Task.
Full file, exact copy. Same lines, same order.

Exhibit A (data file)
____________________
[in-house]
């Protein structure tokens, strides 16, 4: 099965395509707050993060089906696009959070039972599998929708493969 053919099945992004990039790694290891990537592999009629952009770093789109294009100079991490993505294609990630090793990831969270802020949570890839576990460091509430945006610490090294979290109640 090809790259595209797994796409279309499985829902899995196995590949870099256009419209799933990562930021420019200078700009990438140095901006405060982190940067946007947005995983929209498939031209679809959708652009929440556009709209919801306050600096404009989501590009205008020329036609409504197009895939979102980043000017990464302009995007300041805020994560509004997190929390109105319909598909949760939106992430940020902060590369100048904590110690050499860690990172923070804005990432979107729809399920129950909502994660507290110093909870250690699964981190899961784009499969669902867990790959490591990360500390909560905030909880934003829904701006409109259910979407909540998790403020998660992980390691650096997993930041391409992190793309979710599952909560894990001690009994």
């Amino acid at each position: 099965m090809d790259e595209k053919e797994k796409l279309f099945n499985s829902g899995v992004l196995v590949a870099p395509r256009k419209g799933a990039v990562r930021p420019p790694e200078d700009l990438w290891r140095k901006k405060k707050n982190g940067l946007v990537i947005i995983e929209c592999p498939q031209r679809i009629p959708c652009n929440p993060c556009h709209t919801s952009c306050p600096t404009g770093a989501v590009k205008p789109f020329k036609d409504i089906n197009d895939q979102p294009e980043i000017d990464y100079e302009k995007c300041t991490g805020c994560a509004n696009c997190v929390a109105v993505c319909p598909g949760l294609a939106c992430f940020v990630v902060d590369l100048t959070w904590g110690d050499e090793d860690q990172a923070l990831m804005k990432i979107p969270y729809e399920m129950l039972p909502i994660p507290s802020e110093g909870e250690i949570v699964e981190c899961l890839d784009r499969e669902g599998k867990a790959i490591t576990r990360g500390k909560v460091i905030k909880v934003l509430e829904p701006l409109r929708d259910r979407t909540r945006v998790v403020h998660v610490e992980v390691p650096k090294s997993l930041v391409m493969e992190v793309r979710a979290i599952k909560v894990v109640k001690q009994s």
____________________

[in-house]
């Protein structure tokens, strides 16, 4: 099965395509707050993060089906696009959070039972599998929708493969 053919099945992004990039790694290891990537592999009629952009770093789109294009100079991490993505294609990630090793990831969270802020949570890839576990460091509430945006610490090294979290109640 090809790259595209797994796409279309499985829902899995196995590949870099256009419209799933990562930021420019200078700009990438140095901006405060982190940067946007947005995983929209498939031209679809959708652009929440556009709209919801306050600096404009989501590009205008020329036609409504197009895939979102980043000017990464302009995007300041805020994560509004997190929390109105319909598909949760939106992430940020902060590369100048904590110690050499860690990172923070804005990432979107729809399920129950909502994660507290110093909870250690699964981190899961784009499969669902867990790959490591990360500390909560905030909880934003829904701006409109259910979407909540998790403020998660992980390691650096997993930041391409992190793309979710599952909560894990001690009994």
């Amino acid at each position: 099965m090809d790259e595209k053919e797994k796409l279309f099945n499985s829902g899995v992004l196995v590949a870099p395509r256009k419209g799933a990039v990562r930021p420019p790694e200078d700009l990438w290891r140095k901006k405060k707050n982190g940067l946007v990537i947005i995983e929209c592999p498939q031209r679809i009629p959708c652009n929440p993060c556009h709209t919801s952009c306050p600096t404009g770093a989501v590009k205008p789109f020329k036609d409504i089906n197009d895939q979102p294009e980043i000017d990464y100079e302009k995007c300041t991490g805020c994560a509004n696009c997190v929390a109105v993505c319909p598909g949760l294609a939106c992430f940020v990630v902060d590369l100048t959070w904590g110690d050499e090793d860690q990172a923070l990831m804005k990432i979107p969270y729809e399920m129950l039972p909502i994660p507290s802020e110093g909870e250690i949570v699964e981190c899961l890839d784009r499969e669902g599998k867990a790959i490591t576990r990360g500390k909560v460091i905030k909880v934003l509430e829904p701006l409109r929708d259910r979407t909540r945006v998790v403020h998660v610490e992980v390691p650096k090294s997993l930041v391409m493969e992190v793309r979710a979290i599952k909560v894990v109640k001690q009994s």